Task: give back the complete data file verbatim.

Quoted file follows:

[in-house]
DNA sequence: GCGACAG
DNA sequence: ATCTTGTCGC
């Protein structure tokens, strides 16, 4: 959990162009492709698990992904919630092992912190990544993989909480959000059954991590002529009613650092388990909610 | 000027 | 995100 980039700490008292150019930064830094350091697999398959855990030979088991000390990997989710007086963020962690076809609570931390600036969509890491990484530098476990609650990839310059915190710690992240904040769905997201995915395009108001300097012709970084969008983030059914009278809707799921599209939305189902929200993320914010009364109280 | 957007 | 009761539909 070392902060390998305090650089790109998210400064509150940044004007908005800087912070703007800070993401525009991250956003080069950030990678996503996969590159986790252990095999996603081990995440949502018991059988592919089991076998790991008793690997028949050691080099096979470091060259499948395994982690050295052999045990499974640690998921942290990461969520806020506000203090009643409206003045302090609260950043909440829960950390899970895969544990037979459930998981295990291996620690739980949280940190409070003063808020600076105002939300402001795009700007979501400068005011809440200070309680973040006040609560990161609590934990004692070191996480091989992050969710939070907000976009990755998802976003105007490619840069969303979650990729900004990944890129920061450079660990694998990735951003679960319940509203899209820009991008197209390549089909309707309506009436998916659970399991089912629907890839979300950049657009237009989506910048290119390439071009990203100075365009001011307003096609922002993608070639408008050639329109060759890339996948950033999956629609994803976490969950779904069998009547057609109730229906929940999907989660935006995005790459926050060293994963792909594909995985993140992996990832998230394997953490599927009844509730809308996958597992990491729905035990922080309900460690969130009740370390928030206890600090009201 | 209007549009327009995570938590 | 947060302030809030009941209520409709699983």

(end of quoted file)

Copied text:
[in-house]
DNA sequence: GCGACAG
DNA sequence: ATCTTGTCGC
């Protein structure tokens, strides 16, 4: 959990162009492709698990992904919630092992912190990544993989909480959000059954991590002529009613650092388990909610 | 000027 | 995100 980039700490008292150019930064830094350091697999398959855990030979088991000390990997989710007086963020962690076809609570931390600036969509890491990484530098476990609650990839310059915190710690992240904040769905997201995915395009108001300097012709970084969008983030059914009278809707799921599209939305189902929200993320914010009364109280 | 957007 | 009761539909 070392902060390998305090650089790109998210400064509150940044004007908005800087912070703007800070993401525009991250956003080069950030990678996503996969590159986790252990095999996603081990995440949502018991059988592919089991076998790991008793690997028949050691080099096979470091060259499948395994982690050295052999045990499974640690998921942290990461969520806020506000203090009643409206003045302090609260950043909440829960950390899970895969544990037979459930998981295990291996620690739980949280940190409070003063808020600076105002939300402001795009700007979501400068005011809440200070309680973040006040609560990161609590934990004692070191996480091989992050969710939070907000976009990755998802976003105007490619840069969303979650990729900004990944890129920061450079660990694998990735951003679960319940509203899209820009991008197209390549089909309707309506009436998916659970399991089912629907890839979300950049657009237009989506910048290119390439071009990203100075365009001011307003096609922002993608070639408008050639329109060759890339996948950033999956629609994803976490969950779904069998009547057609109730229906929940999907989660935006995005790459926050060293994963792909594909995985993140992996990832998230394997953490599927009844509730809308996958597992990491729905035990922080309900460690969130009740370390928030206890600090009201 | 209007549009327009995570938590 | 947060302030809030009941209520409709699983």